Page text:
'Whitstable' is a love story. It's a story about a man who finds that even the memory of love can inspire a man to heroism. And Stephen Volk has brought Peter Cushing, the man who played characters who either fought against supernatural evil or danced with it (and was, paradoxically, one of the most adored men in an industry not noted for its finer qualities), 'back from the dead' with a vividness and tenderness that biographers can only dream of, to tell that story.
This is a wonderful, moving work, life-enhancing and unforgettable. Spectral Press have brought us one of the best books of the year, and I hope that they and Stephen Volk will be working together again soon.
4 of 4 people found the following review helpful
on 10 July 2013
In 1971, as actor Peter Cushing is shattered with grief over the recent death of his wife, he is approached by Carl, a boy believing him to be vampire hunter Van Helsing not only in the movies, but in real life. Carl wants Van Helsing's help ridding the world of his stepfather, whom the boy thinks is a vampire. Cushing soon finds reason to suspect that the stepfather is in fact molesting Carl.
If someone publishes a work of fiction where the protagonist is my favourite actor, I will automatically be all over it, abundantly foaming at the mouth, so the fact that Whitstable also happens to be quite good is really just a delightful bonus to me.
I wasn't sure what tone Volk would have chosen for this actually rather tricky writing challenge, but since he's dealing with the darkest period in Cushing's life, I correctly assumed that this wasn't going to be a mirthful romp about a kid who has seen too many monster movies. It's a somber book told exclusively from Cushing's third person point of view, which gives us fans a whole lot of Cushing presence to enjoy, while we perhaps react with some consternation as to the author's selection of story matter.
I think I understand the reasoning: Cushing, known from his films as a monster hunter, has to confront a real life monster. What kind of beastie could be encountered in his sleepy little seaside hometown of Whitstable? A child molester. So far the idea seems perfectly logical, but I can't help but think of how Cushing himself would have reacted to it, not to mention all the obscenity and profanity littering the novella. Personally I don't mind, but the book being intended as a celebration of the actor and the man, it seems odd to pick material which would have put him off to such an extent.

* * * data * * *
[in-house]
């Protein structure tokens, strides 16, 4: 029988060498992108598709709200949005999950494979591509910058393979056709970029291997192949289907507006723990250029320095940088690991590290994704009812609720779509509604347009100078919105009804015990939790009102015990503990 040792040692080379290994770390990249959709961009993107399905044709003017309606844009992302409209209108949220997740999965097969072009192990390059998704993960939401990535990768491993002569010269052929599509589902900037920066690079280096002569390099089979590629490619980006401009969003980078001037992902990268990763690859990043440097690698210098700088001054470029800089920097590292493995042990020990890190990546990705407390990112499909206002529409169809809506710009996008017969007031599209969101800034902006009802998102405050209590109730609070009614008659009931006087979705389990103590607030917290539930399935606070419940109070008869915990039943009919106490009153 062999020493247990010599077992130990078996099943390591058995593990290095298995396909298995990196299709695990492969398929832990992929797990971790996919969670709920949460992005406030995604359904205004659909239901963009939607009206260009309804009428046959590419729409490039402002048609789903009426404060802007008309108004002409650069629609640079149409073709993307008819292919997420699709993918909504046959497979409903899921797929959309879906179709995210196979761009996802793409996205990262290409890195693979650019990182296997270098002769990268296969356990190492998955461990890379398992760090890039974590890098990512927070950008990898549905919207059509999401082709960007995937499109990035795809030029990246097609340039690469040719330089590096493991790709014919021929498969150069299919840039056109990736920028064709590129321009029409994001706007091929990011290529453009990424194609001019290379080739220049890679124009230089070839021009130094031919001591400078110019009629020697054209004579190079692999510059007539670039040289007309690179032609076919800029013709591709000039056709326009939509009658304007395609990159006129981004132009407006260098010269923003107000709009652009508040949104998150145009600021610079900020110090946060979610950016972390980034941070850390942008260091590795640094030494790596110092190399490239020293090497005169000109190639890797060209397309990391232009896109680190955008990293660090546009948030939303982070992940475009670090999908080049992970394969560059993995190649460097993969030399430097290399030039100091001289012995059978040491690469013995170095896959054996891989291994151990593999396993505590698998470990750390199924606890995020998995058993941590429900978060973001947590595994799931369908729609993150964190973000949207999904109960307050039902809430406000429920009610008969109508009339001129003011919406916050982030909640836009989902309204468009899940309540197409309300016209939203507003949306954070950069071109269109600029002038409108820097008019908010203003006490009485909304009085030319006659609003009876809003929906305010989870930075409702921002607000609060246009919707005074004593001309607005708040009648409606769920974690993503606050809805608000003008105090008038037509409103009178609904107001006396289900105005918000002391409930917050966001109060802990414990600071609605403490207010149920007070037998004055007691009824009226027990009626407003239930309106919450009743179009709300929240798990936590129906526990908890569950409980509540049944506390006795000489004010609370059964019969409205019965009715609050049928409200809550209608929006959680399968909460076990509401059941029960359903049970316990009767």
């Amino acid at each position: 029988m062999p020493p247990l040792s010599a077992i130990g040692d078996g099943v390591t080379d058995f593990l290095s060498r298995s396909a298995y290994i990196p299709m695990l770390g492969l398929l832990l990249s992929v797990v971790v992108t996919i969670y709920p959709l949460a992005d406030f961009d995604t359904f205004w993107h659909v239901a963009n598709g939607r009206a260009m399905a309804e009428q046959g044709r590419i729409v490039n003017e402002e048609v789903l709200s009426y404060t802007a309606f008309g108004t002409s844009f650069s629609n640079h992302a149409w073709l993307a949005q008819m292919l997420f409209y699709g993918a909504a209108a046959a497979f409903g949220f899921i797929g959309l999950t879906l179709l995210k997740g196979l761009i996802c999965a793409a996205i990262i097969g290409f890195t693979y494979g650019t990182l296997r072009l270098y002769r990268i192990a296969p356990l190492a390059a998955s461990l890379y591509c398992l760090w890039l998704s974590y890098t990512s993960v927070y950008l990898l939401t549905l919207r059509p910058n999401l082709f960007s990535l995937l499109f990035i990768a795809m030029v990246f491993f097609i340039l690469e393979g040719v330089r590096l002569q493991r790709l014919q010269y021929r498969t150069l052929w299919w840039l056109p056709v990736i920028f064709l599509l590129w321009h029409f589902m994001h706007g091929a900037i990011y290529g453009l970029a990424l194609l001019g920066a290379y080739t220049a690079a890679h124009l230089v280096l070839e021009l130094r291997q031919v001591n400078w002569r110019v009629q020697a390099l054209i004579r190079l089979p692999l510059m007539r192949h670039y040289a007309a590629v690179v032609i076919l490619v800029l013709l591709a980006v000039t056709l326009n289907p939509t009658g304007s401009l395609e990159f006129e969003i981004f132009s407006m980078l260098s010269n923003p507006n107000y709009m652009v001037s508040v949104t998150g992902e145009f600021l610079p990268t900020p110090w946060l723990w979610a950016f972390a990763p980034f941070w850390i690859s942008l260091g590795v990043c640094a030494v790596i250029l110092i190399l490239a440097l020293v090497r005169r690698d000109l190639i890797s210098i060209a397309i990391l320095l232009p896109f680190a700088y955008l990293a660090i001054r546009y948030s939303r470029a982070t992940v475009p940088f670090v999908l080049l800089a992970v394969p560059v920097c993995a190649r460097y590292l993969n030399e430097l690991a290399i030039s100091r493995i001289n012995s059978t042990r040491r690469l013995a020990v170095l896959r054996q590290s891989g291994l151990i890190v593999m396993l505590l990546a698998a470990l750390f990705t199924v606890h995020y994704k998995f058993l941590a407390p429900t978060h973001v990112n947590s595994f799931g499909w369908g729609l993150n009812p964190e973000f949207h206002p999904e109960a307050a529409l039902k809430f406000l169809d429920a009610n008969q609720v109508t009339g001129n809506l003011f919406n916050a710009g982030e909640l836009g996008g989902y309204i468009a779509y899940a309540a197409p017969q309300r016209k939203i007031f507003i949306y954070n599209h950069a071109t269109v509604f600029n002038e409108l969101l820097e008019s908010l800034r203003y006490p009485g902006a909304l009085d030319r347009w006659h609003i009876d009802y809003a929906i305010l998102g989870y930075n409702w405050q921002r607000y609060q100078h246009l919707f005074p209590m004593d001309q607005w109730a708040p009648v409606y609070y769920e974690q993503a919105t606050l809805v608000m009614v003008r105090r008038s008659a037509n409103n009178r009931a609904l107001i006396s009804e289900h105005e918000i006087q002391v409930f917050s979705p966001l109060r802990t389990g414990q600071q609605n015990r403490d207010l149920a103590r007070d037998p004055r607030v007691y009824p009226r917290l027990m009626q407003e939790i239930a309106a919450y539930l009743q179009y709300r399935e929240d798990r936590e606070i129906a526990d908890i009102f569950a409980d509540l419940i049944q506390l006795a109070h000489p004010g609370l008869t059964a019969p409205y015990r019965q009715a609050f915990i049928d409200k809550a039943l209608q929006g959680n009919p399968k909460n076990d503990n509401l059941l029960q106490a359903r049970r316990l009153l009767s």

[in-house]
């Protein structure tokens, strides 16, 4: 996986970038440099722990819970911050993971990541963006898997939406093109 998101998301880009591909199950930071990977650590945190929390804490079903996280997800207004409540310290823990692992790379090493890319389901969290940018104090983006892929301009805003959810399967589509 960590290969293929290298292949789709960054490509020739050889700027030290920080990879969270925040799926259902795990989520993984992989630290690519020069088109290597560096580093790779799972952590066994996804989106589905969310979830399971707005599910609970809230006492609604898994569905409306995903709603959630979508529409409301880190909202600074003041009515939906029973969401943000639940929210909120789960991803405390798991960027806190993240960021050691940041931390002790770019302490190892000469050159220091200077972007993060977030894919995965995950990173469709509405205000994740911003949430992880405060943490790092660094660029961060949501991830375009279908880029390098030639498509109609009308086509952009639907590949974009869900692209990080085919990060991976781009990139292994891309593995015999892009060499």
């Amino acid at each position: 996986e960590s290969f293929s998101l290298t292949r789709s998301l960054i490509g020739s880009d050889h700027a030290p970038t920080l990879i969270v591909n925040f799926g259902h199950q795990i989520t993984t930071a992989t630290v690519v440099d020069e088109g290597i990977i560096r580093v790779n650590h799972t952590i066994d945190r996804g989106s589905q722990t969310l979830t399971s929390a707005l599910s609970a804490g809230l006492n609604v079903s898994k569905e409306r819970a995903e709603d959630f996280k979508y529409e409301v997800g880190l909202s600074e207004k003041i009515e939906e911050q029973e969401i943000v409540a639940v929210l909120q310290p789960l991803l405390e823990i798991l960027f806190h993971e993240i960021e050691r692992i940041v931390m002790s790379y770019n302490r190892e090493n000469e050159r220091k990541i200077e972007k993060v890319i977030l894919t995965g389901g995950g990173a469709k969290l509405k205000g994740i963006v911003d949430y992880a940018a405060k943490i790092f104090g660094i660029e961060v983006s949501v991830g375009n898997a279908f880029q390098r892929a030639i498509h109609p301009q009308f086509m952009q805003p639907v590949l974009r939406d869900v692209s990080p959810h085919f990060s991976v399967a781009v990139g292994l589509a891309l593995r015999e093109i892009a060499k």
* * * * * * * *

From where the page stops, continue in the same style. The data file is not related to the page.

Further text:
It should be pointed out that Whitstable isn't really a thriller, apart from one confrontational scene at a fish stall and a potentially more dangerous one in a cinema. The story is good enough, though hardly remarkable, which is quite all right, as it really only serves as the wall hook on which to hang an intimate, psychological portrait of Peter Cushing in a state of agonizing grief. In terms of bringing Cushing to life, Volk succeeds admirably, perfectly essaying the man's manners and mannerisms, idiom and idiosyncrasies. More than once, the author evokes Cushing so believably that it's almost as if he had returned from the dead. Psychologically, of course, Volk has had to speculate as to what his protagonist was thinking, feeling and doing during that first lonely month after his wife's Helen's death, but he has ample help from Cushing's autobiographies and later interviews. And of course, grief is one of the shared human experiences, with many similar aspects from case to case. Suffice to say, the portrayal of Cushing's purgatory of grief is realistic, and quite moving in spite of its sometimes less appetizing naturalistic outbursts (vomiting and so on).
More than anything, Whitstable exists to gratify Cushing's fans, which is does superbly, but this leads to one of its flaws: while deep in thought, Cushing keeps endlessly namedropping his own movies, and drawing parallels between them and the events he's currently experiencing. Cushing was an actor, and as such more egocentric than most of his fans care to mention, but nothing can make me believe that he spent most of his waking hours wallowing in his own past successes. It's indulgent on the part of the author and subtracts from the otherwise excellent reproduction of the man Cushing was known to be.
It's difficult for me to assess how much value this book is to readers not particularly interested in Cushing (blasphemers!!!), but I'll go out on a limb and say that it's still a decent, well written character study. For proper Cushing fans, Whitstable is of course required reading.
Rating: 4 of 5 for Cushing fans, probably around a 3 of 5 for less discerning forms of life.